As people seek land to cultivate, wood to burn and raw materials for their industries, they turn to tropical forests - which are being destroyed at an unprecedented rate. Numerous economic, social, and ecological problems are being created by this loss and degradation and it is the world's poorest people who are the most severely affected.
Major repercussions of deforestation include: intensified seasonal flooding with resultant loss of lives and property; water shortages in dry seasons; accelerated erosion of agricultural lands; silting of rivers and coastal waters; the disappearance of plant and animal species; and local and regional climate modifications. In many tropical forests, the soils, terrain, temperature, patterns of rainfall and distribution of nutrients are in precarious balance and neither trees nor grasses will grow again once they are disturbed by extensive cutting. Even in those place where regrowth is possible, extensive clearance destroys the ecological diversity the original forest offered. The irony is that forest soils, once cleared, rapidly lose the few minerals they contain and are not suitable for continuous cropping.
The economic, ecological, social, and other costs to be paid for this loss are as yet unassessed. On the basis of the current rates of deforestation, it is plausible that natural tropical forests will largely disappear over the next 100 years. However their conversion into vast expanses of wasteland with little vegetative cover of economic value is not entirely improbable. These changes would imply extensive regional and global changes in climate.
Since pre-agricultural times, the world has lost 20% of its forest resources, with a reduction from 12 billion to 10 billion acres. In the past, most of forest losses were in the temperate forests of Europe, Asia and North America. In recent years, it is the tropical forests of Latin America, Asia and Africa that have been disappearing most rapidly.
In 1990 it was estimated that each year 16 to 20 million hectares (40 to 50 million acres) of tropical forest have been vanishing as trees are cut for timber and land is cleared for agricultural development. The rate of loss in 1987 was nearly 50% greater than in 1980. FAO has estimated that tropical forests are being removed at the rate of 7.3 million hectares per year.
According to a 1997 report of the World Wildlife Fund, 93 percent of the original Atlantic rain forest has disappeared, as well as 12 percent to 15 percent of the Amazon rain forest.
Brazil, with the largest remaining forest area, is losing more rainforest each year than any other country on the planet. 15,000 square kilometres of trees were cleared annually from 1978 to 1988; in preceding years, the annual clearance was 250% greater. Since 1988, 243,000 square kilometres have been deforested, the equivalent of 5% of the Brazilian Amazon, the largest rainforest in the world and is home to 30% of all animal and plant life on the planet. Information collated from satellite data in 2003 shows the speed of deforestation increased by 40% between 2001 and 2002 to reach its highest rate since 1995. More than 25,000 square kilometres of forest were cleared in single a year - mainly for large-scale soya farming.
In 1996, leaders of the ancient Mayan tribes of Belize were to take Britain to court over logging contracts they claim threaten their survival. The Belize government had approved large-scale logging in a 103,000-acre remote primary rainforest reserve near the Guatemalan border - on the advice of British officials. The Maya, who have depended on the forest for thousands of years to provide food, medicinal plants and building materials, say the logging will disrupt water supplies and bring unwanted roads and development to their homeland. Besides, it would drive away wildlife and cause huge social upheaval for the Mayans, most of whom are small-scale maize farmers. The Columbia River forest, which supports 1,500 plant species, 224 bird species and three unique frog species, is very humid, limestone tropical rainforest, unique in Central America.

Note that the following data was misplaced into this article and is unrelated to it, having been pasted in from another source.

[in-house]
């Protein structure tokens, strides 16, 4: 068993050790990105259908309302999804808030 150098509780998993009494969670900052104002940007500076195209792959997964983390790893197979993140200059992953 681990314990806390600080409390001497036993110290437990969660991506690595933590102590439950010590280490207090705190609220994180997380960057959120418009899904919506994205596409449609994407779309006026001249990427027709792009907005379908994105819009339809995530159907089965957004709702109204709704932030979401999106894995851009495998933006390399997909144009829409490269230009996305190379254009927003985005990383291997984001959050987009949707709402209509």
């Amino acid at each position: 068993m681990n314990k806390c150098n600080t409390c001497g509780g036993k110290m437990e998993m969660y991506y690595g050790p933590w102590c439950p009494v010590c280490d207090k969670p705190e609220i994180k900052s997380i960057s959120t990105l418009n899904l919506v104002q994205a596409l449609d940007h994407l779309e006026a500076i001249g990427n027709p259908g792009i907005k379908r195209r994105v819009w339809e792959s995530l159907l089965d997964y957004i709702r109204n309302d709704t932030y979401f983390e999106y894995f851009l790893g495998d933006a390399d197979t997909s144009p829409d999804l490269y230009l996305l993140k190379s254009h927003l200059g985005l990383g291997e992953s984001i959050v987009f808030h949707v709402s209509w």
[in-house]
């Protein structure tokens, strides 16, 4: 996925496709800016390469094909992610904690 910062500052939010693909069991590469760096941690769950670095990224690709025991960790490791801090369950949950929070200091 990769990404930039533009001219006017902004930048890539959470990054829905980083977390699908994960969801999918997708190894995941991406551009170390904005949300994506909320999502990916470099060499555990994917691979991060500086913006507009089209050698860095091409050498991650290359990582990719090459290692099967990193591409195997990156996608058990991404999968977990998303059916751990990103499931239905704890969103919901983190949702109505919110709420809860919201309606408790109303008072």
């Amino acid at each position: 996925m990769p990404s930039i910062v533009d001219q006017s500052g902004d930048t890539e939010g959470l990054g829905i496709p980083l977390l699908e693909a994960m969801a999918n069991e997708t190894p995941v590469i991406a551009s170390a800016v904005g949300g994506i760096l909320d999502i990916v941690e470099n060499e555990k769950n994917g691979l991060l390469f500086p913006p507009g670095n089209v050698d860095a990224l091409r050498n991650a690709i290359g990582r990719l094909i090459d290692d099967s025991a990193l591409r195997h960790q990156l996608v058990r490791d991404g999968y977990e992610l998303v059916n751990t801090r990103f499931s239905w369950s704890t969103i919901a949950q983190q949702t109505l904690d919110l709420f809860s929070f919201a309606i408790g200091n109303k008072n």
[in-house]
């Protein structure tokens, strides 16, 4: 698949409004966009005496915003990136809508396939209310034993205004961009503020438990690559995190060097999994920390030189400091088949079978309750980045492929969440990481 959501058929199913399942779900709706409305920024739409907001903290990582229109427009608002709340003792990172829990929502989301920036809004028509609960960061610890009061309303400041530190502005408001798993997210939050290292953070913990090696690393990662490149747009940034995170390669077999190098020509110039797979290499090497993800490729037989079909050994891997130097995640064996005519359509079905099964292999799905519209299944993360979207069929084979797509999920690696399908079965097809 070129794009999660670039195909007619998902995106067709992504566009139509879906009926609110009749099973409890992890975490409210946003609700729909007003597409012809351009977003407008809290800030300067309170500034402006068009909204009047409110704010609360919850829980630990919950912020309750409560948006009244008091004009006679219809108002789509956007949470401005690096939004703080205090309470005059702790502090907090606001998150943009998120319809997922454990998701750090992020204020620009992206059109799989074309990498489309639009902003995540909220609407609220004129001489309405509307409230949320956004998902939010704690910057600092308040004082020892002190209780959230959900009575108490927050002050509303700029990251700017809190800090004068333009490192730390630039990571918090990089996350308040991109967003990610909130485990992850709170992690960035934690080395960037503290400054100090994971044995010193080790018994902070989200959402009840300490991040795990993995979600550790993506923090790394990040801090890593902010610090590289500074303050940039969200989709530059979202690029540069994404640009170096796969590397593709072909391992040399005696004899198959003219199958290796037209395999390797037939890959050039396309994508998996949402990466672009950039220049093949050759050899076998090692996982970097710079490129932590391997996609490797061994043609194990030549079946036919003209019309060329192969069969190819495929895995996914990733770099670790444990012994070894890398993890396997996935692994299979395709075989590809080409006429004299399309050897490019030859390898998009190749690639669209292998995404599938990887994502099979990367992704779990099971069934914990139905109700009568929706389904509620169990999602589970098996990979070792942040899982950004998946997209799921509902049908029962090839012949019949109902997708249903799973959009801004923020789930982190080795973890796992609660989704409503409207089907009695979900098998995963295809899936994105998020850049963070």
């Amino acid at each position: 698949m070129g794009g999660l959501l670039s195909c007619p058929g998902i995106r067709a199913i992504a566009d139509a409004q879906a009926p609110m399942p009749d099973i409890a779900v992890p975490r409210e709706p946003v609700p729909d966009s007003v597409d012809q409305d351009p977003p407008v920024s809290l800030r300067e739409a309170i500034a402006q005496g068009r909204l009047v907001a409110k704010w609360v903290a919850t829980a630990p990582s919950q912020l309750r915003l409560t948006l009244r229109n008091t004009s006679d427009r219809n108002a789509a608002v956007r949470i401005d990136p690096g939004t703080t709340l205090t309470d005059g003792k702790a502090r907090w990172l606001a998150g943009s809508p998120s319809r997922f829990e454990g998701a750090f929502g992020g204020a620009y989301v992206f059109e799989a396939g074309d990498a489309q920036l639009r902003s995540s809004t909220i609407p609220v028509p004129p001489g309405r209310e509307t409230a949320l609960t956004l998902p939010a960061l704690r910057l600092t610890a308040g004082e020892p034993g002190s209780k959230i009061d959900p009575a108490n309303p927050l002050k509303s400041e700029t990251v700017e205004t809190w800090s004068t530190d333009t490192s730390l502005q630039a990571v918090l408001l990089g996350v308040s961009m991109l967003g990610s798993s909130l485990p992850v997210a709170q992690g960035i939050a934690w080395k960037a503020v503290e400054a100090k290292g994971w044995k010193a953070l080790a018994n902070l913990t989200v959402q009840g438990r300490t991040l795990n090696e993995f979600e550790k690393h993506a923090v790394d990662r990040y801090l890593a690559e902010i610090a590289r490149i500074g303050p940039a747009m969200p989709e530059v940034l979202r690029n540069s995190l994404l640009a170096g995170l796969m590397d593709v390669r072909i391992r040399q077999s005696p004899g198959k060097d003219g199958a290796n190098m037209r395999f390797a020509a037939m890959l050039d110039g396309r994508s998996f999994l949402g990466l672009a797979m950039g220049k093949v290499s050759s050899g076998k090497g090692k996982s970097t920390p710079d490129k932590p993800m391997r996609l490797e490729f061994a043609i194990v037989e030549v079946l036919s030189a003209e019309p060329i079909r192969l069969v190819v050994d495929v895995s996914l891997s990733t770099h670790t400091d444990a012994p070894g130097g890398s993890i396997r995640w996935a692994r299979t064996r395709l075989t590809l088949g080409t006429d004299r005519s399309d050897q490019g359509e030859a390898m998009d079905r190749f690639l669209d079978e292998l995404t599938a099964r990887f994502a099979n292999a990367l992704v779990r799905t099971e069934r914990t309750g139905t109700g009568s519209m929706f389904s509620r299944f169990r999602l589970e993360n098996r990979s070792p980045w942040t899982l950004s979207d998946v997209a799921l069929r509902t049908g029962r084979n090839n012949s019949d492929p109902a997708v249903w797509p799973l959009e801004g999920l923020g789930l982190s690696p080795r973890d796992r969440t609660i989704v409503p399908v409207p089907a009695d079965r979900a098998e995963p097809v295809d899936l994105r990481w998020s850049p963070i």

In 1997, El Salvador ranked just behind Haiti as the Western Hemisphere's most deforested country. Only about 1.5 percent of its tropical forest cover was left, and about 7 percent more of the land was protected only somewhat by coffee trees. And even these trees were disappearing at an alarming rate. Most fuel was unavailable or extremely expensive, leaving wood the cheapest and most available means of cooking. The deforestation accelerated soil erosion, which in turn caused rivers to fill with sediment, killing water life.
Logging of Indonesia's rainforests is one of the most dramatic examples tropical deforestation. Indonesia is the world's largest exporter of plywood. Timber concessions are held by private companies to log specific areas. This system lacks incentives for the logging companies to preserve the land or provide for its future.
Tropical forests are the world's richest biological zones and are estimated to contain as much as 40% of all the terrestrial species on the planet. In addition, tropical forests produce a significant proportion of the world's oxygen and provide a wide range of useful products (fuelwood, building materials, pulpwood, food, pharmaceuticals, resins, gums, dyes) of economic significance for both developing and developed countries. Undisturbed tropical forests are also home to millions of the world's tribal peoples.
The increase in fires, while worrisome, did not result in an increase in deforestation in Brazil, although the two problems have risen in tandem.